"I think October definitely knew what they were getting into," said Ethan Coen on the phone from New York in March. "If you read the script, you'd see that the movie is a faithful rendering of it. It's an odd script and it made an odd movie." So why not release it? "The reasons are pretty naked and pretty economic and pretty easy to understand," Coen said. "If you're a distributor confronted with an odd movie, which this inarguably is, you can take a gamble on really long odds and release it commercially, or take the sure thing [a cable sale] and then release it commercially afterwards. What [the decision] reflects more than anything else is the fact that it has gotten incredibly expensive to release a movie. The cost of release has escalated even beyond the cost of making movies--which has escalated beyond the cost of most other things."
So too there are a lot more movies than there were at the start of 1997, when Fargo's pair of Oscars helped give rise to the current indie glut. "The problem," according to October's co-founder Jeff Lipsky (who now runs the Samuel Goldwyn Company in New York), "is that there were approximately 1,000 independent American movies finished in '98--which is three a day. Now, with the recent success of some films shot on digital video, that number is likely to increase by 50 to 100 percent. And the reality is, even in New York City, only 150 independent films get into release each year. You do the math."
Okay--I will. In Minneapolis only eight October films premiered in 1998--all of them at Landmark's Uptown Theatre and Lagoon Cinema, which collectively debuted a whopping 87 movies that year. (Miramax Films and Sony Pictures Classics controlled the lion's share of local Landmark attractions in '98, delivering 13 and 14 titles respectively.) "You try to play what most people are going to want to see," says Cary Jones, vice president of marketing at Landmark, the nation's largest chain within what the industry has termed the "specialized film" market. "It's difficult to accommodate every film that's out there, and it's hard to anticipate what'll work, because a lot of times the films just don't perform. I don't know the particular circumstances of Naked Man--I'm not sure that we even had the opportunity to play it. But I would think, since we have a good relationship with USA [formerly October], that if they were looking for a venue they would be able to find one in Minneapolis, because of the local connection."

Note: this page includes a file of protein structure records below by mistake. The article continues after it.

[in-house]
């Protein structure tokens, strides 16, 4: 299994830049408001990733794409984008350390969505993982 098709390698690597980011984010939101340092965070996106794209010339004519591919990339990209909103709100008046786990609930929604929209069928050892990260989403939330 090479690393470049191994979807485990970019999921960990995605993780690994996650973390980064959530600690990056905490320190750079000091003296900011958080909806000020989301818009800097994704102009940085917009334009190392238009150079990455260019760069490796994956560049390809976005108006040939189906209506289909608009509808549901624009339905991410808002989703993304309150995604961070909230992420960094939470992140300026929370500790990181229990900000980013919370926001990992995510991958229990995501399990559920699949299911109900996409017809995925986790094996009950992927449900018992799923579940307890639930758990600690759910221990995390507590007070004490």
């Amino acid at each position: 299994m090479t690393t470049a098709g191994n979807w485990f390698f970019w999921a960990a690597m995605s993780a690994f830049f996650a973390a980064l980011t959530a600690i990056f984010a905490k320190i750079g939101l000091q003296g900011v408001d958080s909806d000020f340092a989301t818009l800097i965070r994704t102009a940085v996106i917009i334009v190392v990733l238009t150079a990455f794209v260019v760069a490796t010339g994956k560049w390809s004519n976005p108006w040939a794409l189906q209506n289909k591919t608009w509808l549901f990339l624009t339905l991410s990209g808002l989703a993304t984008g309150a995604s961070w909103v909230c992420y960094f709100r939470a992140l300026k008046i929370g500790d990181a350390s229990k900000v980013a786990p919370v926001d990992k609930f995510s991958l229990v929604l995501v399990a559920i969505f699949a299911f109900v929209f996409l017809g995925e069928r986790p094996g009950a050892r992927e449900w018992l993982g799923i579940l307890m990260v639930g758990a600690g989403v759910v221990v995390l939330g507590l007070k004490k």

Although representatives of USA declined to comment on The Naked Man, it may be fair to assume that with only a limited number of slots available to October in the more desirable theaters owned by chains such as Landmark, the company simply chose not to push an "odd" movie that both Coen and Anderson believe had rated poorly at test screenings. "I know they did test-screen it," Coen said in March, "because they invariably do. And I'm sure it was uninformative, and did terribly. Our movies always test-screen terribly, because people aren't prepared for what they're going to see, and they just scratch their heads and go, 'What the hell was that?' I'm just speculating here, but I'd guess that [October] test-screened it hoping against hope that in spite of their expectations some strange thing might happen. But with this sort of movie, when you do 'mall intercepts' and bring in people at random to see the movie, which is what they usually do, nobody's going to know what to make of it."
And what does this critic make of it? Well, let me start by saying that The Naked Man is no lost masterpiece--which is a shame, because it would make another convincing case for how a formerly alternative purveyor of culture lost its nerve in the wake of new corporate ownership, failing to appreciate the boldly uncommercial work right under its nose. But alas, for all its surface surreality and Lynchian affectations (including a dwarf, an Elvis impersonator, a small-town store, and a severed hand), The Naked Man is merely emblematic: of the indie feeding frenzy that allowed the movie to be made in 1997; and of the industrywide wake-up call that has kept it on the shelf for the past two years and counting.
True, Anderson's indelibly twisted opening scene of the chiropractor at work (modeled after a five-minute short that first piqued Ethan Coen's interest in the early Nineties) does constitute a unique and disturbing vision. And a few audaciously gratuitous images of a fat-slob lieutenant who peppers his cold pizza with stale coffee grounds have remained in my memory for months. But while the sum total of this farce is certainly no more meager than the combined virtues of the last several teensploitations that Miramax muscled onto the big screen, it's also scarcely more compelling or coherent than any number of unreleased or straight-to-video films made recently by varied iconoclasts such as Abel Ferrara (The Blackout, New Rose Hotel), Frederick Wiseman (Public Housing), Larry Cohen (As Good as Dead), Mark Rappaport (The Silver Screen: Color Me Lavender), and the Hughes Brothers (American Pimp)--not to mention the Naked Man-like Crimewave, a justly obscure screwball comedy co-written by the Coens and directed by their pal Sam Raimi in 1985.